Challenging Circumstantial Evidence In DUI Cases
Almost all DUI arrests start with either an informer’s tip or a traffic stop, except those that involve DUI checkpoints. The prosecutor only needs to establish reasonable suspicion, which is a combination of facts and instincts which indicate that the defendant may have committed a crime. That “crime” could be almost anything, including speeding or driving with a broken taillight.
After the officer pulls over the suspect, in about 20 percent of instances, the driver refuses to provide a chemical sample. In nearly all these cases, the prosecutor must rely almost exclusively on the field tests. Like the circumstantial evidence used to justify a stop, the field test results are subject to interpretation, and the jury’s conclusion is the only one that counts.
There is no hard-and-fast rule regarding tips, as the Supreme Court has authorized judges to evaluate the tip’s reliability based on the totality of the circumstances. Some of the factors in this analysis include:
- Time: Information about moving vehicles and intoxicated motorists is probably invalid if officers do not respond within a few minutes, or maybe even within a few seconds.
- Source: A tip from a fellow officer, such as a radio dispatch call, is almost always reliable, while an anonymous tip comes with a very big question mark.
- Specificity: If the officer has information about the vehicle’s make, model, color, and location, the officer is more likely to pull over the correct vehicle.
Prosecutors cannot work backwards in this area and argue that since the officer pulled over the correct defendant, the tip must have been reliable.
While tips mostly contain objective information, personal observation stops are nearly always based on subjective evidence. For example, if an officer stops a car for speeding and detects an odor of alcohol when s/he contacts the driver, the officer almost always says that odor is evidence of intoxication. But in fact, an odor of alcohol coming from the person’s breath only proves consumption, and an odor emanating from the driver’s clothes or from the inside of the car only proves that the driver had been in contact with someone who had been drinking.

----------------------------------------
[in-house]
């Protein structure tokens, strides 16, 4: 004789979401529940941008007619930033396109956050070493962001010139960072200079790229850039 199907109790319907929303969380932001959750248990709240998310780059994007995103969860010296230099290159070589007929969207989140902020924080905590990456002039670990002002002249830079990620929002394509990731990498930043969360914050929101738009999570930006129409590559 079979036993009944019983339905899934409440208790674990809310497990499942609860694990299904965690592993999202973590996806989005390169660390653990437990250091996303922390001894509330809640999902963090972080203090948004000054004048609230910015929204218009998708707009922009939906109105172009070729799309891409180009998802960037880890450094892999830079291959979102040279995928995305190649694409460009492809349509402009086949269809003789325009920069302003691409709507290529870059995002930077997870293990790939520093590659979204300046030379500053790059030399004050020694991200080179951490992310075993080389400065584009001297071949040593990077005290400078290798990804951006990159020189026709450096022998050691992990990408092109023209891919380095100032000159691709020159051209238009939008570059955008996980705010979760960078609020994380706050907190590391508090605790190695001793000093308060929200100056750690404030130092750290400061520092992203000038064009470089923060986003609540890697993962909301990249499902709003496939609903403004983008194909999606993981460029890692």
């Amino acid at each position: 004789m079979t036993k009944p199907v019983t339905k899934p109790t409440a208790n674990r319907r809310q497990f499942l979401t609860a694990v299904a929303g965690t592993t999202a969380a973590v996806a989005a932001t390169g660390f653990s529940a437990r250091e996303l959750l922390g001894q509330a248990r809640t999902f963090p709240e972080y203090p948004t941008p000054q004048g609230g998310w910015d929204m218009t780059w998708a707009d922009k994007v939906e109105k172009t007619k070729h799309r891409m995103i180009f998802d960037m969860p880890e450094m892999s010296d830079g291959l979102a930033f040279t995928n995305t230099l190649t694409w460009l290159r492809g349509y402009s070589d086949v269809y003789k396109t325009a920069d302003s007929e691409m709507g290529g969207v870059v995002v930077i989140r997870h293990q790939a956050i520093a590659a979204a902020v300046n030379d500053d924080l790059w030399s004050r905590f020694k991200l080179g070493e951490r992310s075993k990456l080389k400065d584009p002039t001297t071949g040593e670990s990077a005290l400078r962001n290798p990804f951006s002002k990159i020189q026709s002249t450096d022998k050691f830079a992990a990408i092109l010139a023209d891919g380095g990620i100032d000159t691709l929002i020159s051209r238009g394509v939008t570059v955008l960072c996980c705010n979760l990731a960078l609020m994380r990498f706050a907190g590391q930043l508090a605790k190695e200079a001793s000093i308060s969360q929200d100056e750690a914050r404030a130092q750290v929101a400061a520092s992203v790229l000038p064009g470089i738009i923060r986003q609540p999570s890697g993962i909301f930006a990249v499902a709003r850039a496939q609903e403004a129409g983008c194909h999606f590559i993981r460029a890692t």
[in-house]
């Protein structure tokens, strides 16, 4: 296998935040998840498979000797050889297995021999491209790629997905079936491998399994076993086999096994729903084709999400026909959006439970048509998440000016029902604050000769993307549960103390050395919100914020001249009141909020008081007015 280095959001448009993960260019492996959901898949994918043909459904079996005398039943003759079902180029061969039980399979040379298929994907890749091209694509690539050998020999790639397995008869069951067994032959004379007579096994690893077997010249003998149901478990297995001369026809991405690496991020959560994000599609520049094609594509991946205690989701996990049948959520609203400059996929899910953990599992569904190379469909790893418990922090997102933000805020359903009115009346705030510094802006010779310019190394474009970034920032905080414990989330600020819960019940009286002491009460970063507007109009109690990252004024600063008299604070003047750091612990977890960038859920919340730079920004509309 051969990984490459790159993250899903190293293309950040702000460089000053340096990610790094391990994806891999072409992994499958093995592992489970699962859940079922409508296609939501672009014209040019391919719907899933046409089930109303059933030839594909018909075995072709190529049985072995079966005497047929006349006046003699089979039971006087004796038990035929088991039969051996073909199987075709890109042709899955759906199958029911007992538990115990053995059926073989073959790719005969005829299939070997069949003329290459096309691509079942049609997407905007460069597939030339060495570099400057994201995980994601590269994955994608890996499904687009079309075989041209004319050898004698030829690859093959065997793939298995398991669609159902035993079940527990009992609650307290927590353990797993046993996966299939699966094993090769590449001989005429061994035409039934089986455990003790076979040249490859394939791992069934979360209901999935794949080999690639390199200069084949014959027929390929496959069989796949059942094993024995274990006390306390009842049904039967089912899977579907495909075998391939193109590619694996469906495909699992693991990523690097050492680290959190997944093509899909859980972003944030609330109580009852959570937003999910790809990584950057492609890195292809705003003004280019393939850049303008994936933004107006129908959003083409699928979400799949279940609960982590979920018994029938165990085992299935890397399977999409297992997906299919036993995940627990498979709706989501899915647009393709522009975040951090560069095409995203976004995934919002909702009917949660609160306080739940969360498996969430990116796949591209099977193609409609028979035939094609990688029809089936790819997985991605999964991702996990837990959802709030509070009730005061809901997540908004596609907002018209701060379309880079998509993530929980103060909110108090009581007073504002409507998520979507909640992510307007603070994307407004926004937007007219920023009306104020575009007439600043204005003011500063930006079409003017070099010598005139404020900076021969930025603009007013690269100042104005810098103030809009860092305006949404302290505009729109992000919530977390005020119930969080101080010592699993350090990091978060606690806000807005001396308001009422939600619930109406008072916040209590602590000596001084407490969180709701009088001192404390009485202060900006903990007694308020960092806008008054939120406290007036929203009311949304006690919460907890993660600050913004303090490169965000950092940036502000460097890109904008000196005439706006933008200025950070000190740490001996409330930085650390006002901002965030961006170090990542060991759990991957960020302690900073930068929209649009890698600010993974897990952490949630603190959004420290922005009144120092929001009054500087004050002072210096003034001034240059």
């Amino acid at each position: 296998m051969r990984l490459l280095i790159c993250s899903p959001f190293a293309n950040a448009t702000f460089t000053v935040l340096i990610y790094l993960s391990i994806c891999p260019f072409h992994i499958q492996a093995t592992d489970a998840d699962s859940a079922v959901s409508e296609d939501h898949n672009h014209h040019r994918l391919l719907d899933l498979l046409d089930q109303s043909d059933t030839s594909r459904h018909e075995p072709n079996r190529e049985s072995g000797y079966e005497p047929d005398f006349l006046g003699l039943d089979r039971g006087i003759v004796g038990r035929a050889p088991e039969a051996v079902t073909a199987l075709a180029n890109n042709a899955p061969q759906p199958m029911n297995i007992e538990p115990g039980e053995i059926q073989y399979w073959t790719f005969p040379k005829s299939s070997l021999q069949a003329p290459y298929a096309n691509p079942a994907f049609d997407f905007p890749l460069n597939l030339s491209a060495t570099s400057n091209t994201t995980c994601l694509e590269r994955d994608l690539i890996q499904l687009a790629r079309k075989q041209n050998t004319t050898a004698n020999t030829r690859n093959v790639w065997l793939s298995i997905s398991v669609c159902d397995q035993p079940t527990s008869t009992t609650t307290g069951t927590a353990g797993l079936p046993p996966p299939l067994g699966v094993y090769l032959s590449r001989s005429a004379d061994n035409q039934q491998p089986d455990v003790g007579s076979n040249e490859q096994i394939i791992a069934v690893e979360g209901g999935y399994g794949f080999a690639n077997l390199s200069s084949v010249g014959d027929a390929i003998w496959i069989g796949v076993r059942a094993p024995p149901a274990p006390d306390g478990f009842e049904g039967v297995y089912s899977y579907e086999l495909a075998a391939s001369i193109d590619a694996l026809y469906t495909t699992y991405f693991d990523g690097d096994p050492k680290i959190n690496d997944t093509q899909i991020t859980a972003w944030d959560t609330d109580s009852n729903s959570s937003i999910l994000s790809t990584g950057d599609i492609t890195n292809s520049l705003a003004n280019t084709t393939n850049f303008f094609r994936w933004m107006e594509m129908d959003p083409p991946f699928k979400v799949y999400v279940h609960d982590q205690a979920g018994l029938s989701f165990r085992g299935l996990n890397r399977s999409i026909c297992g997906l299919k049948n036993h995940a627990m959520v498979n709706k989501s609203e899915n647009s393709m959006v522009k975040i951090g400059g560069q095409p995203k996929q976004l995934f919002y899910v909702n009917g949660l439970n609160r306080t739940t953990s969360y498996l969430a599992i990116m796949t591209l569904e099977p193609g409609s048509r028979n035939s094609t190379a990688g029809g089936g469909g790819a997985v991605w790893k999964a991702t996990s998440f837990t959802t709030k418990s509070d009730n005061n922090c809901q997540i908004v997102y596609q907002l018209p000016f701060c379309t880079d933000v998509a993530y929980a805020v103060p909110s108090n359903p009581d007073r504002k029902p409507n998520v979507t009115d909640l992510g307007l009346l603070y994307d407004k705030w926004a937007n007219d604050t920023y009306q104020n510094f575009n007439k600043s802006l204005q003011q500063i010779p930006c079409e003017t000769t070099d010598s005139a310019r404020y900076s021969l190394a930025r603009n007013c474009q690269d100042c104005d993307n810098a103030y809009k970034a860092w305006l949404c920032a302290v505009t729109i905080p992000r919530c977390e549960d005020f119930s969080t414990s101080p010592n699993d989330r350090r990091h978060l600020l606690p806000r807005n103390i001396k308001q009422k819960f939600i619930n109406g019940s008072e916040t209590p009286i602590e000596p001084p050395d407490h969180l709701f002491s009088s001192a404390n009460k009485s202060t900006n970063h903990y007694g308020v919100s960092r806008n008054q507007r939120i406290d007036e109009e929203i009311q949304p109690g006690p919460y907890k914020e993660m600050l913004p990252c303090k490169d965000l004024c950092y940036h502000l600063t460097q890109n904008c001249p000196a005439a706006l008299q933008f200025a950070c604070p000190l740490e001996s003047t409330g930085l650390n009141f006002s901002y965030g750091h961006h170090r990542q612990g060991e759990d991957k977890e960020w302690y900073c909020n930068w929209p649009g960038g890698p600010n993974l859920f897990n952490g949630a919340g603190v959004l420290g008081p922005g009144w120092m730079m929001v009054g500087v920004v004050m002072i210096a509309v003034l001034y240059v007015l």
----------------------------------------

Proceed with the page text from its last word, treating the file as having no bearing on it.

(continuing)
The Field Tests
“Beyond a reasonable doubt” is a much higher standard that reasonable suspicion or even probable cause, and that is the standard of proof in criminal court. To meet this high burden, prosecutors can probably only rely on the three approved field tests.
- Walk and Turn: By watching the defendant walk a straight line, the officer can determine both loss of motor skills and mental impairment, if any. However, there is a significant difference between walking an actual line on well-lit, flat, and even ground, and walking an imaginary line in the dark on an uneven surface.
- One Leg Stand: In court, officers often testify that the defendants “failed” this test because they started with the wrong leg or dropped the leg a beat or two too early. But as mentioned earlier, the jury decides whether or not the defendant “passed” or “failed” the OLS and the other two tests.
- Horizontal Gaze Nystagmus: If people cannot follow fixed points with their eyes without moving their heads, that probably means they are intoxicated. This inability also could be related to fatigue, medication, epilepsy, and other conditions.
Officers sometimes administer unapproved field tests as well, such as the finger-to-nose test, but these tests are usually either inadmissible or only admissible for limited purposes.
Contact Tenacious Attorneys
The circumstantial evidence in many DUI cases is rather flimsy when closely scrutinized. For a free consultation with an experienced criminal law attorney in Port St. Lucie, contact Eighmie Law Firm, P.A. Home and jail visits are available.